DL & DCA -Disability Access Service Card- Post 1 update 12/7/14 DAS tied to ticket

Discussion in 'disABILITIES!' started by SueM in MN, Sep 29, 2013.

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  1. KPeveler

    KPeveler Moderator Moderator

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    And the complaints are worse in park...

    I am recently back from the park and no one is giving out any information, unless you happen to have a good connection. One of these people with a connection told me today that Disneyland would be using Wheelchair Return Cards at select attractions in Disneyland Park only (of course, everything in DCA is accessible).

    Apparently the goal of these cards is to eliminate the long wheelchair lines at non-mainstreamed lines. (Whether that happens remains to be seen).

    This contradicts what I heard earlier this week, but that does not surprise me.

    So! If you are going to DL tomorrow be ready for there to be Wheelchair Return Cards being given out at "select attractions" - I do not know which ones they are! I was not told this directly by Guest Relations, but I trust the person.

    I am not sure what this means, who qualifies as needing a "Wheelchair Return Card" (some sort of visual cue I expect) - I will keep updating as this moves forward.
     
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  3. SueM in MN

    SueM in MN combining the teacups with a roller coaster Moderator

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    I updated post one of this thread.

    The wheelchair return cards you mention were actually in one of the earlier Disney releases. So, not new.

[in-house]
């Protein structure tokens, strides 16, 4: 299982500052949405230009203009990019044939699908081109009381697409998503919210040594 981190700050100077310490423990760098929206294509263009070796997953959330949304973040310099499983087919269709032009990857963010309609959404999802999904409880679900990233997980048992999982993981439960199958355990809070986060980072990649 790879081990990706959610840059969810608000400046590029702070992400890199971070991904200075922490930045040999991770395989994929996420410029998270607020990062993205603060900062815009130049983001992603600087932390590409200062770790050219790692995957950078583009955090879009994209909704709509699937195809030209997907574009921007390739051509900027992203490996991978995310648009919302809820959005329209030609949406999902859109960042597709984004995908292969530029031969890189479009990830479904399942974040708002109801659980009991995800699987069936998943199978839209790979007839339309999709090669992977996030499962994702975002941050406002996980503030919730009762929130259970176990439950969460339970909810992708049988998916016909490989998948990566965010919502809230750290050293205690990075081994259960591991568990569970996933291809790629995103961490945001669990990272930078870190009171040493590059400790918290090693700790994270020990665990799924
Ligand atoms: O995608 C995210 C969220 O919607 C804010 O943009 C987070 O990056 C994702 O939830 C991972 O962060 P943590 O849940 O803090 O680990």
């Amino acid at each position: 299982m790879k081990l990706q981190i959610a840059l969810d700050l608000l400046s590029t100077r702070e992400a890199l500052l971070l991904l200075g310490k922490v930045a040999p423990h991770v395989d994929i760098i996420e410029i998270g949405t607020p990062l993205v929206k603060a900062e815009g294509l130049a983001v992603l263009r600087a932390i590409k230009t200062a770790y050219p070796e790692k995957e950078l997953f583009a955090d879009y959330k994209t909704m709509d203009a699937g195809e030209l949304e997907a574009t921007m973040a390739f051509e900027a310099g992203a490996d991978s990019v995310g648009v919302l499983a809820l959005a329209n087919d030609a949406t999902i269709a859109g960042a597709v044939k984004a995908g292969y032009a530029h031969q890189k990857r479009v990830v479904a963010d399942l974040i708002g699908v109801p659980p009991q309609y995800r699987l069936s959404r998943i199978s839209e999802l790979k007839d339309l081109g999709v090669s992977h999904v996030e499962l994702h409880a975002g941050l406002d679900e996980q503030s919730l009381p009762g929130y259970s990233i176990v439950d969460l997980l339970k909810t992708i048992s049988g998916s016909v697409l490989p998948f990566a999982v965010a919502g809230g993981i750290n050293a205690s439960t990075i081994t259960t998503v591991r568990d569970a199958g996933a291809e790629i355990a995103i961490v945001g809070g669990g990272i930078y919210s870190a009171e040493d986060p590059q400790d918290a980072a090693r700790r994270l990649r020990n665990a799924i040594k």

They were actually mentioned in information I had gotten about 2 weeks ago.
     
  4. KPeveler

    KPeveler Moderator Moderator

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    I had just had confirmation from multiple sources that DL was not doing the cards, but things must have still been in flux.

    Doesn't really matter - they are happening, so I just wanted to confirm it, even if someone (even me) was told something different in the parks...
     
  5. SueM in MN

    SueM in MN combining the teacups with a roller coaster Moderator

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    A good couple of reminders:

    Everything is going to be new for guests using the new program, but also for CMs, so please everyone be patient with CMs and other guests.

    There are people (like the protesters that are apparently coming to DL) who are hoping the program fails and really not giving it a chance. I just hope no one gets hurt out of all this.

    One final reminder, the first few days and weeks are going to be the hardest because everything is just getting settled. It probably won't be all worked out for a while. Anyone going in the near future should expect waits and some snafus - expecting everything to roll out completely smoothly would be kind of like going shopping on Black Friday and expecting the stores to be completely empty - it's just not going to happen.
     
  6. Aladora

    Aladora DIS Veteran

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    :thumbsup2
     
  7. KPeveler

    KPeveler Moderator Moderator

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    Agreeing with all of this.

    I spoke to some of my favorite CMs tonight and they are terrified. It is the attractions CMs who will bear the brunt of the system change, even though they have NO control over it.

    So if you are frustrated at an attraction, please do not be mean to the attraction CMs - they are just doing what they were told from above. I suggest finding the nearest kiosk (in DL) or asking for a lead (WDW) who can get you to someone from Guest Relations.

    If everyone is patient, that will help the most!
     
  8. piratenightmares

    piratenightmares Mouseketeer

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    As a mother of 2 autistic sons (ages 19 and 10) who both have a difficult time being over stimulated, lashing out at people, being extremely disruptive (violent), completely unable to stand in lines, etc...I took them to Disneyland for years without a GAC.

    I didn't even know such a thing existed until a few years ago. I learned to adapt and do what I could do with my kids at DL. We planned things, escape plans, etc, and dealt with things as they came. NOT having a GAC didn't hurt us at all. We went anyway and had WONDERFUL times!